Fish in troubled waters
Great Lakes governors aren’t happy with the pace of the federal government on a $9 million electric fish barrier designed to keep the Asian carp from becoming the latest species to invade the lakes. Given that the fish, which can grow to 100 pounds, is within 45 miles of Lake Michigan, and could eventually move into Lakes Erie and Ontario and New York waters, their frustration is understandable.
The feds need to pick it up, or at least offer a timeline and work plan for when the barrier will be switched on, as Wisconsin Gov. Jim Doyle asked them to do in a recent letter on behalf of the Council of Great Lakes Governors, whose membership includes New York Gov. David A. Paterson.
The barrier has been built in the Chicago Sanitary and Ship Canal, an artificial link between the Mississippi River basin and Lake Michigan, but it hasn’t been turned on because of safety issues. The barrier is designed to shoot considerably more electricity into the canal than a smaller barrier now in place. There are concerns over whether the electrified water could send sparks between barges, some of which carry flammable materials, and what would happen if a person fell overboard in the barrier zone.
The Coast Guard and U.S. Army Corps of Engineers are right to take such concerns seriously and to work with all stakeholders to make sure the issues are resolved. But we do wonder why such concerns weren’t thoroughly vetted before taxpayers spent $9 million on the project and why the concerns can’t be resolved more quickly.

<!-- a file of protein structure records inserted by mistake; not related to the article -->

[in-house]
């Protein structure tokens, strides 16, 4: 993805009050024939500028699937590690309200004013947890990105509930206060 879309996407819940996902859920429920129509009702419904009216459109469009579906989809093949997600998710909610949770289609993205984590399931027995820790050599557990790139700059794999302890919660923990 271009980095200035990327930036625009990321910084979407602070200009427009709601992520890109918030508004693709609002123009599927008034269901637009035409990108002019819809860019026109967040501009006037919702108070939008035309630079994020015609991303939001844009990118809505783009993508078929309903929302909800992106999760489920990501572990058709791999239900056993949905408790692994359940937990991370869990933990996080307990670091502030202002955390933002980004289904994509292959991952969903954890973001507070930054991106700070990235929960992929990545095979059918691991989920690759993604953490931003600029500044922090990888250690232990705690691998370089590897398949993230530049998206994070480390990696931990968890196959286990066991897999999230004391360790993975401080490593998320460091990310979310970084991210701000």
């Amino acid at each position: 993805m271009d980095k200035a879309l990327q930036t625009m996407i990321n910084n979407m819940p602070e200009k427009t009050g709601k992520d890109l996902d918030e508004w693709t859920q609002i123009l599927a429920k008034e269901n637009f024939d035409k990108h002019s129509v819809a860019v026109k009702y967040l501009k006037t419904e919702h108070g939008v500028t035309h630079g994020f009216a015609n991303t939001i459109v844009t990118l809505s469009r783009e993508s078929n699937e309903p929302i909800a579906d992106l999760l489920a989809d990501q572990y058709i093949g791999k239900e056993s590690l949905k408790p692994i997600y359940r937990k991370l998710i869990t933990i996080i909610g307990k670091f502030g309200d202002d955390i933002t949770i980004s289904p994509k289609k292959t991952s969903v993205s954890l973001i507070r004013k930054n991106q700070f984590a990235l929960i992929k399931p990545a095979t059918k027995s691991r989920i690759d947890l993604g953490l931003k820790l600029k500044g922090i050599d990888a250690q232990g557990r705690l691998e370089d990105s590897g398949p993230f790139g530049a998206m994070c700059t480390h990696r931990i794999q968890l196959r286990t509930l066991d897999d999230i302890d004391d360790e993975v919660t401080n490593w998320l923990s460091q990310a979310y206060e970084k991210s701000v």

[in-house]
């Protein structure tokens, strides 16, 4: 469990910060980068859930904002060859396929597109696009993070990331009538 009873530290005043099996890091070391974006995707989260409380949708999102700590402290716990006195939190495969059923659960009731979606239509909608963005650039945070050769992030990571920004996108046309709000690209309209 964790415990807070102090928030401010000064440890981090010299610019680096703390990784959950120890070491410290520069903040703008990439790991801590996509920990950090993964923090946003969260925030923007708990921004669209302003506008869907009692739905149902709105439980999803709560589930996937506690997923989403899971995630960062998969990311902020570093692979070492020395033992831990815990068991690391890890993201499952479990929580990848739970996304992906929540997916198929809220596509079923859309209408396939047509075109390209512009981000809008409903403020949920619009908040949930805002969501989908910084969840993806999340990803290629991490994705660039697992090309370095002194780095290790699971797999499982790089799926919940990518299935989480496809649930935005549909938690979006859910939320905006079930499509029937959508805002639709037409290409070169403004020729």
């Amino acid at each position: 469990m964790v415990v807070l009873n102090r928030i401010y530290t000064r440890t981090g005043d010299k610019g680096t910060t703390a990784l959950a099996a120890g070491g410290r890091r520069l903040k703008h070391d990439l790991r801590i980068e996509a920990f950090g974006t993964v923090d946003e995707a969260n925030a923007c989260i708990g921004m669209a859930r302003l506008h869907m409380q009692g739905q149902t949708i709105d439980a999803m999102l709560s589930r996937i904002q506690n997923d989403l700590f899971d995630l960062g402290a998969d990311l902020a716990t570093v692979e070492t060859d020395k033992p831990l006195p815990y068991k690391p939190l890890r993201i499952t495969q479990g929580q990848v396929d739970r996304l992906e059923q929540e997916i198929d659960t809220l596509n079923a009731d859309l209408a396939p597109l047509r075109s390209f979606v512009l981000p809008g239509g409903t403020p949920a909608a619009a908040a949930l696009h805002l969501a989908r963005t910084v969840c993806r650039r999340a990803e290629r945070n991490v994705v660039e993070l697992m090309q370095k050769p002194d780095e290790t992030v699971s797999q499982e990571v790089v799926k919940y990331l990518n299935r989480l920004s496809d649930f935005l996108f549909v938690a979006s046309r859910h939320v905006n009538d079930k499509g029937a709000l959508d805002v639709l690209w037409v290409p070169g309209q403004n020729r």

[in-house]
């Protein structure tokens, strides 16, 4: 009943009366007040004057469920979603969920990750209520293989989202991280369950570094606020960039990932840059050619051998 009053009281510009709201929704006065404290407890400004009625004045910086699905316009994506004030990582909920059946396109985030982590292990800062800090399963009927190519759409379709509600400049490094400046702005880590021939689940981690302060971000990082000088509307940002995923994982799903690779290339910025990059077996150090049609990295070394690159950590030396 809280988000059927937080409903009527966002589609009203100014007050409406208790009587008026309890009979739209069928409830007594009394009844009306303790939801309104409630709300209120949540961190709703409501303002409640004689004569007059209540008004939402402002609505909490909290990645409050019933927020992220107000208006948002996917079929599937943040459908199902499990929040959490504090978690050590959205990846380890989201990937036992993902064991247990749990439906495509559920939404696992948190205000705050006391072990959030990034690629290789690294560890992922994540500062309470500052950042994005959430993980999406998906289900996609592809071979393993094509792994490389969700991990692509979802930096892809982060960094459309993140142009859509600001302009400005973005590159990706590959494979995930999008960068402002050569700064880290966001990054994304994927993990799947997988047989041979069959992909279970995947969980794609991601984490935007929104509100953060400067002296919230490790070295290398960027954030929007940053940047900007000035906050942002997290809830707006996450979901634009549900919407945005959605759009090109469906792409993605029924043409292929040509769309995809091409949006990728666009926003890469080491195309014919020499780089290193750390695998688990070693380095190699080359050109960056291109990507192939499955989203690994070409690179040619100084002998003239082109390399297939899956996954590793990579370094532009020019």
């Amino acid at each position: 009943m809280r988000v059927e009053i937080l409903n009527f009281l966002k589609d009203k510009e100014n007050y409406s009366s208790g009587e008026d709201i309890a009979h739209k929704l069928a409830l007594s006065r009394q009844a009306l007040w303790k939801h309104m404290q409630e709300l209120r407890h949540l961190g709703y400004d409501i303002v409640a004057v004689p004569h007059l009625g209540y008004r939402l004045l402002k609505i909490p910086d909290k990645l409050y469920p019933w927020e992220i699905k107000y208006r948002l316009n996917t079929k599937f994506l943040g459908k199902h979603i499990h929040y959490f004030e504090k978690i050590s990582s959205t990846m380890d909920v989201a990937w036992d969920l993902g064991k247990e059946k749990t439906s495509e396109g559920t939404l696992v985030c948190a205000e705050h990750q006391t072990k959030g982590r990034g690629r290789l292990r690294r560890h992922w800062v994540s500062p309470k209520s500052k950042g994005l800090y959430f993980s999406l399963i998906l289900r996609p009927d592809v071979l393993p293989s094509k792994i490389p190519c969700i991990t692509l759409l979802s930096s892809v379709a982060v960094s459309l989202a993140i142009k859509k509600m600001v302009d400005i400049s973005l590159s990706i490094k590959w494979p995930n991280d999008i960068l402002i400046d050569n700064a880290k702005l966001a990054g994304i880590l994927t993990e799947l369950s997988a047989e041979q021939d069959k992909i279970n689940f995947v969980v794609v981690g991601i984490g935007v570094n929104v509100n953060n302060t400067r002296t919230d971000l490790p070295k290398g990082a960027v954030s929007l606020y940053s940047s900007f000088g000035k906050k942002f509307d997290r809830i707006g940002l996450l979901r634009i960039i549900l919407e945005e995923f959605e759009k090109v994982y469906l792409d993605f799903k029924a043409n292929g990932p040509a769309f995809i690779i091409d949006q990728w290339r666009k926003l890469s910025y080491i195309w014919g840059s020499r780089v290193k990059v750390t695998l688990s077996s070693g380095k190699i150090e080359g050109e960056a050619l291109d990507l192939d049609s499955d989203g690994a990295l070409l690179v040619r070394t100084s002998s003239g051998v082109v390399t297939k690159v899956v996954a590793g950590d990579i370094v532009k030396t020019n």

The carp - brought from Asia to Arkansas more than 30 years ago - has overwhelmed stretches of the Mississippi and Illinois rivers since escaping from government containment ponds. It is a leaping, filter-feeding fish that biologists say could destroy what’s left of the Great Lakes’ ecological integrity and multibillion-dollar fishing and tourist industries.
The governors would like the issues resolved quickly and the barrier "to begin operation at full capacity as soon as possible," Doyle’s letter said. That’s a reasonable request given the money that’s been spent and the urgency of the threat. Replacing the barrier with something else, as the barge operators would like, is not.
There isn’t enough time.